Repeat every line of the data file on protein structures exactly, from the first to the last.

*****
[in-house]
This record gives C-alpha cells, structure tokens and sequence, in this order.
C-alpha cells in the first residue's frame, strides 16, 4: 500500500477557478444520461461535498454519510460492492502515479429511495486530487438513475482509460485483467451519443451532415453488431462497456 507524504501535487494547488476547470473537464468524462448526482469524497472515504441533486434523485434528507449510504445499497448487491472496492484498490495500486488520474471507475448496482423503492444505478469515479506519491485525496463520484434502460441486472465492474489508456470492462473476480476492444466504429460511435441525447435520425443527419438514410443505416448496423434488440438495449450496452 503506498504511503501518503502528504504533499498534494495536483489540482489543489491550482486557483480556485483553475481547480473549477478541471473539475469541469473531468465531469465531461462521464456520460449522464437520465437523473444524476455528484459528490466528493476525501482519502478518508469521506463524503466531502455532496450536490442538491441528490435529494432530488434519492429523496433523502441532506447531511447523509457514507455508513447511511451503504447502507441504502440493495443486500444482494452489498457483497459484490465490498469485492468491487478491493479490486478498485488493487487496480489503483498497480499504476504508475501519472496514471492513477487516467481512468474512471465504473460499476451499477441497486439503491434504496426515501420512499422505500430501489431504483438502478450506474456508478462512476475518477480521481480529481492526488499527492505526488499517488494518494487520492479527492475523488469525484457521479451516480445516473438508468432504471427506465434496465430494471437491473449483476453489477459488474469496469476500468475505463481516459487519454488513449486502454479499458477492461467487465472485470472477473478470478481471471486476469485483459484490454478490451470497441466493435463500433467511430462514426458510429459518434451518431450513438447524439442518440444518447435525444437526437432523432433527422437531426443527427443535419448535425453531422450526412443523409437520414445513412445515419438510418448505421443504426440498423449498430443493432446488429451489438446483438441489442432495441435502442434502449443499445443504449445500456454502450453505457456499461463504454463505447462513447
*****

[in-house]
This record gives C-alpha cells, structure tokens and sequence, in this order.
C-alpha cells in the first residue's frame, strides 16, 4: 500500500477557478444520461461535498454519510460492492502515479429511495486530487438513475482509460485483467451519443451532415453488431462497456 507524504501535487494547488476547470473537464468524462448526482469524497472515504441533486434523485434528507449510504445499497448487491472496492484498490495500486488520474471507475448496482423503492444505478469515479506519491485525496463520484434502460441486472465492474489508456470492462473476480476492444466504429460511435441525447435520425443527419438514410443505416448496423434488440438495449450496452 503506498504511503501518503502528504504533499498534494495536483489540482489543489491550482486557483480556485483553475481547480473549477478541471473539475469541469473531468465531469465531461462521464456520460449522464437520465437523473444524476455528484459528490466528493476525501482519502478518508469521506463524503466531502455532496450536490442538491441528490435529494432530488434519492429523496433523502441532506447531511447523509457514507455508513447511511451503504447502507441504502440493495443486500444482494452489498457483497459484490465490498469485492468491487478491493479490486478498485488493487487496480489503483498497480499504476504508475501519472496514471492513477487516467481512468474512471465504473460499476451499477441497486439503491434504496426515501420512499422505500430501489431504483438502478450506474456508478462512476475518477480521481480529481492526488499527492505526488499517488494518494487520492479527492475523488469525484457521479451516480445516473438508468432504471427506465434496465430494471437491473449483476453489477459488474469496469476500468475505463481516459487519454488513449486502454479499458477492461467487465472485470472477473478470478481471471486476469485483459484490454478490451470497441466493435463500433467511430462514426458510429459518434451518431450513438447524439442518440444518447435525444437526437432523432433527422437531426443527427443535419448535425453531422450526412443523409437520414445513412445515419438510418448505421443504426440498423449498430443493432446488429451489438446483438441489442432495441435502442434502449443499445443504449445500456454502450453505457456499461463504454463505447462513447